Parsing the Counsels of St. John of the Cross III: Consolation


In this counsel we hear the echo of the great St. Francis of Assisi:

Strive always to prefer. . . Not that which is consolation, but rather that which is disconsolateness

Always keep in mind that introductory phrase of the counsels--it is critically important. "Strive always to prefer" is an explicit injunction to habit of mind, training in thinking, feeling, and doing. In this case it is not a command to go out and make yourself miserable. As in all things, when we have a choice of spending time with those who are mourning and grieving, who are hurt and wounded, or those who are "making merry," we should prefer to spend time with those who are hurt. When we have a choice between hard work and leisure, we should prefer the hard work. When we have a choice of working with great emotional satisfaction and having our work constantly criticized and demeaned, we should choose the latter. Why? Again the refrain--because it is a discipline that teaches us to value our work for what it really is. It teaches us to let go of anything connected with us and let it rise to praise God. When we are enormously attached to our work we can only do as well as we can do. When we let go of it, we let it rise to God in splendor and He perfects the work--perhaps even unto the salvation of souls.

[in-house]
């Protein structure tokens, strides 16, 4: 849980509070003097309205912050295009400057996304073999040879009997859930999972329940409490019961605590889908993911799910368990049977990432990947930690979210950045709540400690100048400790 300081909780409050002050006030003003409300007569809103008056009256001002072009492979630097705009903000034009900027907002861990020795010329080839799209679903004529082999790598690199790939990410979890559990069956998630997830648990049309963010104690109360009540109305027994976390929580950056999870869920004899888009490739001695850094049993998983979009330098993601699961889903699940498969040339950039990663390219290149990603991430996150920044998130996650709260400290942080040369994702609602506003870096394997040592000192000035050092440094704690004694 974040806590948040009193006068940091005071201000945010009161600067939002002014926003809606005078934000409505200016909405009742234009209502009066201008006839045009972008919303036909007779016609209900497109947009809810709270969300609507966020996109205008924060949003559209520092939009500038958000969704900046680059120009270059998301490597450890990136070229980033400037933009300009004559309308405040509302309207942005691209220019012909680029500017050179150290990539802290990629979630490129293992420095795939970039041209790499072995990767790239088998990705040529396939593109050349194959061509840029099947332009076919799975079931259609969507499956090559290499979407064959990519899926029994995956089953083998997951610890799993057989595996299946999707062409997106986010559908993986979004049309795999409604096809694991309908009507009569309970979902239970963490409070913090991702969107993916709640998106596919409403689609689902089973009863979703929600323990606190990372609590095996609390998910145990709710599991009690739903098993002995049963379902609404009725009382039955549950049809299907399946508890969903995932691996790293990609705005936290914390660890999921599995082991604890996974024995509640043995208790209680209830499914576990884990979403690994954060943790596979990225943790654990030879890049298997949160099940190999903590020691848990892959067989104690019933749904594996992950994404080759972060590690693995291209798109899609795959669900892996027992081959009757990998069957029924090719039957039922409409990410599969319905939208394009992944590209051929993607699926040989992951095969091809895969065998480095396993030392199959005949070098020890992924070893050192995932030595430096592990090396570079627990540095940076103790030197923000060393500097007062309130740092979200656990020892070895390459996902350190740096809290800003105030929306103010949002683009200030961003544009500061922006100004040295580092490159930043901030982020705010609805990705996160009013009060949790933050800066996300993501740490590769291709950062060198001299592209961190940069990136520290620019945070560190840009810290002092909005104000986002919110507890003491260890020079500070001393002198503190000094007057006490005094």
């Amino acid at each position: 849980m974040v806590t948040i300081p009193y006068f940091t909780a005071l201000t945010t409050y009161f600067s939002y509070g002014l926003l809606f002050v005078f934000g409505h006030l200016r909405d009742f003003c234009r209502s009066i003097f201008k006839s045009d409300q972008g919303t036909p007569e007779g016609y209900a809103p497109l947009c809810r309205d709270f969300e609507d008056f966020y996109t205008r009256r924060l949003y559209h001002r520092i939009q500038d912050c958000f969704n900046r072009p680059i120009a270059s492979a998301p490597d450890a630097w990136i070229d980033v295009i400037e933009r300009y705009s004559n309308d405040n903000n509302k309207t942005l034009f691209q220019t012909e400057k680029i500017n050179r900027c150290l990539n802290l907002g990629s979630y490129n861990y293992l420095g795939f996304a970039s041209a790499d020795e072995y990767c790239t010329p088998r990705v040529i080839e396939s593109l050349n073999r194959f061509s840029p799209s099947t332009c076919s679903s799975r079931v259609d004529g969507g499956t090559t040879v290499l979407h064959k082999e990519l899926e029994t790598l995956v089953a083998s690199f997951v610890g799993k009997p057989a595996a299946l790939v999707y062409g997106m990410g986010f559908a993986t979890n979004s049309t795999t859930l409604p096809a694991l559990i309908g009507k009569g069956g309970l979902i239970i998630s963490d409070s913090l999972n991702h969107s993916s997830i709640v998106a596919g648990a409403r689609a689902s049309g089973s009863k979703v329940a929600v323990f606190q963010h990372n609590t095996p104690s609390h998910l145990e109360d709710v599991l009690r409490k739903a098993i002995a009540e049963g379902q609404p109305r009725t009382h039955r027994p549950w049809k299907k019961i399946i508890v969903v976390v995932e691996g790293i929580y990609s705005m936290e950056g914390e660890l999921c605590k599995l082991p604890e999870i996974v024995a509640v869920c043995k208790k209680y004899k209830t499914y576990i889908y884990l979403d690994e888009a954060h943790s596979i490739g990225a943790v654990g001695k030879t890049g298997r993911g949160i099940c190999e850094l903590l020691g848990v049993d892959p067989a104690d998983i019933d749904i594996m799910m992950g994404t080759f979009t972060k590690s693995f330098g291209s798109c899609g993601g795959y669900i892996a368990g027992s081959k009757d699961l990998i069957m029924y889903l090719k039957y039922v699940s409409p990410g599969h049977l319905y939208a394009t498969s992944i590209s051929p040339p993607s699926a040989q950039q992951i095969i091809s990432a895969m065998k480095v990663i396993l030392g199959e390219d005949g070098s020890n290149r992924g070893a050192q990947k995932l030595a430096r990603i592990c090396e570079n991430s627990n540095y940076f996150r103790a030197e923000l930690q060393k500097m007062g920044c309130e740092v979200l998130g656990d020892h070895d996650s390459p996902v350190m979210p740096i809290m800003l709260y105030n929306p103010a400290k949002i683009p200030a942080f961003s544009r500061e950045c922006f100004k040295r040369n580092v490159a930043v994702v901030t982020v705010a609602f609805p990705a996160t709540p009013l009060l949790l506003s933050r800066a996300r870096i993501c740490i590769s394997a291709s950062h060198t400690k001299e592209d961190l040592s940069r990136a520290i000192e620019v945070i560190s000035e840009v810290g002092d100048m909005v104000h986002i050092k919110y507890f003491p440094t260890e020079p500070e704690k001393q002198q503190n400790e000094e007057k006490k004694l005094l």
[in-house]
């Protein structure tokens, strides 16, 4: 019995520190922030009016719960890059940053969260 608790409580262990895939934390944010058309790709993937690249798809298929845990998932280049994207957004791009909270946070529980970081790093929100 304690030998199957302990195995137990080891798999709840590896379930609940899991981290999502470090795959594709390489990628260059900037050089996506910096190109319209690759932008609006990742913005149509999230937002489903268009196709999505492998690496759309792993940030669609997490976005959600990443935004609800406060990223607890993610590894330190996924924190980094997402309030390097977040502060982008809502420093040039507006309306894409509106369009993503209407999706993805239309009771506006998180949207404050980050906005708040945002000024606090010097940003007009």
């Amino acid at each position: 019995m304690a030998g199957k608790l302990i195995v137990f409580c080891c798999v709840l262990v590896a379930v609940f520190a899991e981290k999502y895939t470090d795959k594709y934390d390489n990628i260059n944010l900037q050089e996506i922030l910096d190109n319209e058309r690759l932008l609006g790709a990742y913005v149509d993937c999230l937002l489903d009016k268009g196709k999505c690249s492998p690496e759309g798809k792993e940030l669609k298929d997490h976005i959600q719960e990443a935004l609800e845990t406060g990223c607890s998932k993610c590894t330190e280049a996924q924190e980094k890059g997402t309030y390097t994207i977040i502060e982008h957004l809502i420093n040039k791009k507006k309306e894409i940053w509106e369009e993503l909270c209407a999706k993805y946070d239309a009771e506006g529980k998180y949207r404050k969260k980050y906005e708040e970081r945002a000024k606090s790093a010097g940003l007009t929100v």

Why disconsolateness? Because the lack of emotional reward and even emotional hardship causes us to lean more heavily upon Him who bears our burdens and carries us over the difficult track. When we take great satisfaction and contentment in our work and our lives we are less inclined to look at Him. When we are downcast and not focused on ourselves we look at the Face of Glory and in it have some great respite from our Earthly trials.

Prefer always to serve without notice, to serve those who are unappreciative, to serve without emotional reward, to seek out those who grieve and mourn, those whom we find less pleasant company, and like St. Thérèse bestow upon them a small benediction--a smile, a handshake, a hearty good morning, some sense of that person being welcomed. Do not seek to rest in pleasant and easy emotions, but seek to work through rough periods and to put everything into God's hands. In not seeking consolation we attain the very greatest consolation there is--God Himself.

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This page contains a single entry by Steven Riddle published on June 17, 2003 7:53 AM.

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